Southwestern Michigan College’s Aug. 7-9 STEM camps consisted of four workshops — one per letter for science, technology, engineering and mathematics — for 230 students entering grades 4-6 this fall. Campers converged on the Dowagiac campus from across Michiana.
“It’s a great age to tap into because of their excitement,” said SMC STEM Club advisor Andrew Dohm, who wrote the grant that the Bosch Community Fund awarded to fund the sessions.
Dohm, who has taught SMC physics and mathematics for 18 years, holds a mechanical engineering degree from Michigan Technological University and worked as a Chrysler Corp. production supervisor before committing to the classroom.
“Mathematics ties the others together,” Dohm said. “It is the language scientists and engineers use to solve problems. Math is a useful tool, not something to fear.”
STEM camp’s hands-on activities stress problem-solving, collaborative teamwork, critical thinking, communication and creativity. Students rotated from the William P.D. O’Leary Building chemistry lab, where they concocted colorful slime from baking soda, glue, contact solution, glitter and food coloring, to the Barbara Wood Building computer lab, where they also learned about 3D printing and drones.
Dohm assigned budding engineers to design a scaled-down version of Curiosity, a $2.5-billion, car-sized rover launched Nov. 26, 2011, to explore Gale Crater as part of NASA’s Mars Science Laboratory mission.
NASA choreographed a perfectly-timed sequence to take advantage of a seven-minute window from the top of the thin atmosphere to the surface of the Red Planet in a descent braking from 13,000 mph.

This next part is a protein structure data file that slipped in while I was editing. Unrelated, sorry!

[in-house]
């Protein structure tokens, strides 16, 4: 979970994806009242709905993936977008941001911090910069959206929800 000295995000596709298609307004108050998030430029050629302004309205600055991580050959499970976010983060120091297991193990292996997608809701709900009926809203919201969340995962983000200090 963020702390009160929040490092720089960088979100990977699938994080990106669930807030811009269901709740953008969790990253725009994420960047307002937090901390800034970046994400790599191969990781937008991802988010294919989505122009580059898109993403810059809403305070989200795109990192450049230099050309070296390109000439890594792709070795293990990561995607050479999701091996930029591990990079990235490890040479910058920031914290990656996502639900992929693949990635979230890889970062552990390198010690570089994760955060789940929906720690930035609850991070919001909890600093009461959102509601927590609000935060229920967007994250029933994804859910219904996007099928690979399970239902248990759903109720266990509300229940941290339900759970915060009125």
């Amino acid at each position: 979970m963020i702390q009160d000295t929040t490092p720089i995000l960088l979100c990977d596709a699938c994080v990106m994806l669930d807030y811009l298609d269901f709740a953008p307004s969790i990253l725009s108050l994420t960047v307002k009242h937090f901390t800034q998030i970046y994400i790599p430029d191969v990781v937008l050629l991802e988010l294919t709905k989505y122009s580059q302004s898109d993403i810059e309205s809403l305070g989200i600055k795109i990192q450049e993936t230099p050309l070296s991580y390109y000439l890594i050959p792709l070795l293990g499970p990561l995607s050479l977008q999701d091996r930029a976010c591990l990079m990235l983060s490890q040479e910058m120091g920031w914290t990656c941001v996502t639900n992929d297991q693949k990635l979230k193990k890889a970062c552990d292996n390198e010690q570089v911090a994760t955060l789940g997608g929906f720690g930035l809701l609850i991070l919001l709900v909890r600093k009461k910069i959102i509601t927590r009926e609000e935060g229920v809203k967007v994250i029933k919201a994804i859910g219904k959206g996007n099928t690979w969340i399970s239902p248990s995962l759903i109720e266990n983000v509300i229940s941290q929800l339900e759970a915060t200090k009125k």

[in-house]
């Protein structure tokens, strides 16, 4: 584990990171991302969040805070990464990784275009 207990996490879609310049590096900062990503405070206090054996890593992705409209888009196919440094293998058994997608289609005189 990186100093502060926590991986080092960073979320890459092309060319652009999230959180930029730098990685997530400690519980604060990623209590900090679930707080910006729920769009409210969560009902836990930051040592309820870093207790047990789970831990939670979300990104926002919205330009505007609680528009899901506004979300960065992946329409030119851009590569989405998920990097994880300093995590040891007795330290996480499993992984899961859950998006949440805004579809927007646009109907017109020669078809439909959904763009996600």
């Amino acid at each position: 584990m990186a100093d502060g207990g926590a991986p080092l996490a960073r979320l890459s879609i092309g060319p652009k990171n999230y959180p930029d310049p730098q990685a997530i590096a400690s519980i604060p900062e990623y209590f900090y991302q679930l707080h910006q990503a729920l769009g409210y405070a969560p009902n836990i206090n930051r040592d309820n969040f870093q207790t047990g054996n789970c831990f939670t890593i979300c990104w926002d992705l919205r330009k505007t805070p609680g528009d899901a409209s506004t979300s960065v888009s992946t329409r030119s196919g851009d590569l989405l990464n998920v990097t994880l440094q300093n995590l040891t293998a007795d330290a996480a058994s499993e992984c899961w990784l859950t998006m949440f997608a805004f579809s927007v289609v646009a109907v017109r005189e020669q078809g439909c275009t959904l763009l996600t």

“Real engineers are faced with problems. They identify constraints and come up with a solution,” Dohm said. “They had to slow it down so it would land gently and not damage sophisticated electronics.”
His “astronauts” were marshmallows in plastic-cup capsules. Teams were tasked with building a lander to keep them cushioned inside when dropped from a meter above the table using a kit of tape, straws, mini-marshmallows, a cardboard square and folded index cards.
Randy Flory, information technology instructor, disassembled a computer, spread its guts across a table and removed the side from a second machine “so you can see how it all fits together when it’s running.”
Flory two years ago used a 3D printer to make a chess set. Each plastic piece took four hours. Flory also printed drone propeller guards. “They now have confectionary 3D printers that can print a chocolate fidget spinner. They are also printing concrete houses,” he said.
“Wonderful corporations like Bosch are willing to support STEM,” Dohm said, making the annual SMC camp free to all participants.